Total's (NYSE:TOT) main business today may be oil and gas, but it's making aggressive moves to become a leader in renewable energy as well. Late last week, CEO Patrick Pouyanne said Total was ready to build 10,000 megawatts (MW) of solar power plants in France, enough to power 1.64 million homes, over the next 10 years.
If it follows through on that plan, Total will become one of the biggest renewable energy developers among the energy industry's old guard. And it could help its affiliate SunPower Corp. (NASDAQ:SPWR) along the way.
France and Total bet big on solar energy
France has launched an initiative known as #PlaceAuSoleil, a series of 30 measures intended to make more areas available for solar, create a viable economic model for investors in solar projects, and provide for more rooftop solar tenders. The wide-ranging effort should support the solar industry broadly.
For example, late last year, France announced it was increasing the volume of solar tenders it would bid out annually from 1,450 MW to 2,450 MW through 2019. The combination of Total and SunPower has dominated those tenders so far, so an expansion of the market should be great news for them. The two companies won more than 500 MW of projects in 2017, about a third of the tenders auctioned off, so they'll likely be leading contenders for further projects.
The #PlaceAuSoleil initiatives are expected to accelerate solar deployment in France toward a target of 20,000 MW by 2023 -- up from 8,300 MW installed today.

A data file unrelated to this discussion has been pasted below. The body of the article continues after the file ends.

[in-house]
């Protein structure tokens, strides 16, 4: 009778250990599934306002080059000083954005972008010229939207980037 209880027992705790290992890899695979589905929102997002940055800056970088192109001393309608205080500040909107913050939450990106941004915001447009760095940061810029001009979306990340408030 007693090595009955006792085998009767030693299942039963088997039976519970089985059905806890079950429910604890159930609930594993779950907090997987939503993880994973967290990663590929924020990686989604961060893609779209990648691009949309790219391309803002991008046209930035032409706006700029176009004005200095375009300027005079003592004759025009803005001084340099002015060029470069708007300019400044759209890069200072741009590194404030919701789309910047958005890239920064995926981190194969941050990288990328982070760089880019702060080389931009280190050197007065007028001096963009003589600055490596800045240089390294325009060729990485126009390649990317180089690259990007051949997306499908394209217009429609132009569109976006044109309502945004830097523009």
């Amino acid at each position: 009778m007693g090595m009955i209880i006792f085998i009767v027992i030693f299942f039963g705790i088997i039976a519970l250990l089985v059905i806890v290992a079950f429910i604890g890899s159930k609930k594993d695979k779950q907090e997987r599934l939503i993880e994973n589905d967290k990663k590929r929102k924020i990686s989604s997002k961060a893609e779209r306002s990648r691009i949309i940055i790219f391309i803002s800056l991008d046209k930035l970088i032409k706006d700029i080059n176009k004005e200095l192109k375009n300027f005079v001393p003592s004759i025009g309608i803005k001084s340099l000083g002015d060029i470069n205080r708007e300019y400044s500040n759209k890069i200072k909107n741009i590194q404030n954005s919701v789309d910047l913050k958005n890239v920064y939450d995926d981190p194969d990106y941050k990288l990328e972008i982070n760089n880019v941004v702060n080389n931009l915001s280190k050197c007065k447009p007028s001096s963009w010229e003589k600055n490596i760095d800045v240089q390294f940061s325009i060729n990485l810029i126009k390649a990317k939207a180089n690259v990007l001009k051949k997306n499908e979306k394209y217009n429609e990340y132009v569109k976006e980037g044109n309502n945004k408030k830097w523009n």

Solar energy's impact on Total
Many big oil companies have been criticized for making relatively small bets on renewable energy, but Total is more aggressive on this front than most of its peers. To deploy 10,000 MW in 10 years will require about $10 billion of investment, or $1 billion per year -- more than 5% of the company's total capital expenditures.
That's just Total's planned solar investment in France, so its full investment in renewable energy could be significantly higher. Investors should pay attention to signs the company's French strategy might be expanded into other markets it knows well, such as the Middle East or Africa.
A game-changer for SunPower?
The bigger impact could be on SunPower, which is majority owned by Total. The company expects to deploy 1,500 MW to 1,900 MW in 2018, so assuming its Total's development partner, it would benefit greatly from an average of 1,000 MW of additional annual demand for the next decade.
SunPower's high-efficiency solar panels have also been key to Total's distributed-generation project wins in France, which include residential and commercial rooftops, and small, ground-mounted systems. Because such panels squeeze more energy out of each square meter of solar deployed, they lower the cost of electricity from solar in high-cost locations.
The impact of Total's plans could be big financially as well. SunPower generates between $1 per watt from a power plant development to about $2 per watt in residential developments, with gross margin generally hovering in the mid-single digits in power plants and the low-20s for residential. Gross profit from France if 1,000 MW of solar are sold could be up to $400 million annually.
Solar is booming in France
Few countries are making as concerted an effort to expand their solar industries as France. With tenders there expanding this year, and the new #PlaceAuSoleil initiative driving even more investment in the industry, Total and SunPower have a lot of potential gains ahead.